Ohio Infantry, the Second Indiana Cavalry, one company of the Eleventh Kentucky Cavalry, and a section of Captain Nicklin's Indiana battery, was placed under my command on the 2nd day of December, 1862, in consequence of Colonel Scott, of the Nineteenth Illinois, who was commanding the brigade, returning to his regiment.
I entered upon my duties, and did all that I could to be in readiness if we should be attacked. Our position on the bank of the Cumberland River was the same occupied by the brigade that was there before our arrival from Tompkinsville, Ky. The vedette and picket stations were selected by Colonel Scott before he gave up the command. Upon my taking command, I increased the vedette and picket force, and every possible avenue 1 1/2 miles and the pickets one-half mile from camp. The country for miles was scouted every day by the cavalry force of my command, and every precaution was used to give us timely warning of the approach of the enemy, should they attempt to attack us.
On Saturday night, December 6, 1862, General John H. Morgan, of the rebel army, started from Baird's Mills, 8 miles south of Lebanon, Tenn., and 25 from Hartsville, for the purpose of attacking me at Hartsville. His force consisted of six regiments of cavalry, who regiments of infantry (the Second and Ninth Kentucky), and fourteen pieces of artillery. Besides this overwhelming force, until they numbered between 5,000 and 6,000 men. This force, with the exception of about 1,000 cavalry crossed the Cumberland River, under cover of night, between our position and that of the force stationed at Castalian Springs. The advance guard of the rebels were dressed in the Federal uniform, and succeeded in deceiving my vedettes and capturing them without firing a gun. The enemy then pushed on with their entire force toward our camp. The pickets gave the alarm, and held the rebels in check until my force was in line of battle and ready to receive them. The brigade [fell] promptly in line, and commenced the battle by attacking the enemy before he had time to form. The infantry force of the rebels were mounted on horses, behind the cavalry. The entire rebel force dismounted about 1 mile from camp and fought as infantry, with the exception of Bennett's cavalry, which dashed into the town of Hartsville to capture Company A, of the One hundred and fourth Illinois, who were acting provost guard of the town. The 1,000 cavalry before mentioned parted from the latter force did not arrive in time to participate in the fight, but succeeded in capturing the cowards who had deserted us in the time of need.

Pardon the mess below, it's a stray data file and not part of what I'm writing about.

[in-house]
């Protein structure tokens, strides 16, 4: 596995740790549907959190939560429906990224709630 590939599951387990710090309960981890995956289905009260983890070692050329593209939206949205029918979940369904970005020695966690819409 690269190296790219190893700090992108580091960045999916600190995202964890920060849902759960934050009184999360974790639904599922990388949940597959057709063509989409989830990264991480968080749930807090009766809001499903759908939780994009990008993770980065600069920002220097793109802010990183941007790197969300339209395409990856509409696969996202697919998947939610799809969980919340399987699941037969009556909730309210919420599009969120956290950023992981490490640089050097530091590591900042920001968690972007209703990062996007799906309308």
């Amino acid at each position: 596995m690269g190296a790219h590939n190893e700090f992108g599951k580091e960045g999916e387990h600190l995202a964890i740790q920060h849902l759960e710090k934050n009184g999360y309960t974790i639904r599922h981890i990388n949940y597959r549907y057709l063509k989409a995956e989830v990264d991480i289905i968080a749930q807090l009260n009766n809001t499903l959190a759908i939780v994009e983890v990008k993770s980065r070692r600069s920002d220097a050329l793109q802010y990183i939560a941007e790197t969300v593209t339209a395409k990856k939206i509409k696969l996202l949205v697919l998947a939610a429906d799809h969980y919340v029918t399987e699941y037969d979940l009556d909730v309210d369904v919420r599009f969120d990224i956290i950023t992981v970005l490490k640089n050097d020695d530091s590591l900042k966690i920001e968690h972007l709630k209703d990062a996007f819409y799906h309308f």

My force consisted of about 450 men of the One hundred and fourth Illinois, 250 effective men each of the One hundred and sixth and One hundred and eighth Ohio, 280 men of the Second Indiana Cavalry and the Eleventh Kentucky Cavalry, and a section of artillery-1,800 men. I had sent on Saturday, December 6, 1862, to Gallatin, as a guard to our provision train, three companies of infantry, one company of cavalry, and 30 mounted infantrymen, amounting to nearly 200 men, and a great many being sick in hospital at the time of the attack, left me but and their artillery of fourteen guns, and some of them 12-pounders.
The battle commenced about 6.45 a.m., and continued until 8.30 a.m., one hour and three-quarters. The One hundred and fourth Illinois fought heroically, and maintained their position. The Second Indiana Cavalry and the Eleventh Kentucky Cavalry also did nobly. The One hundred and sixth Ohio acted shamefully,and left us the midst of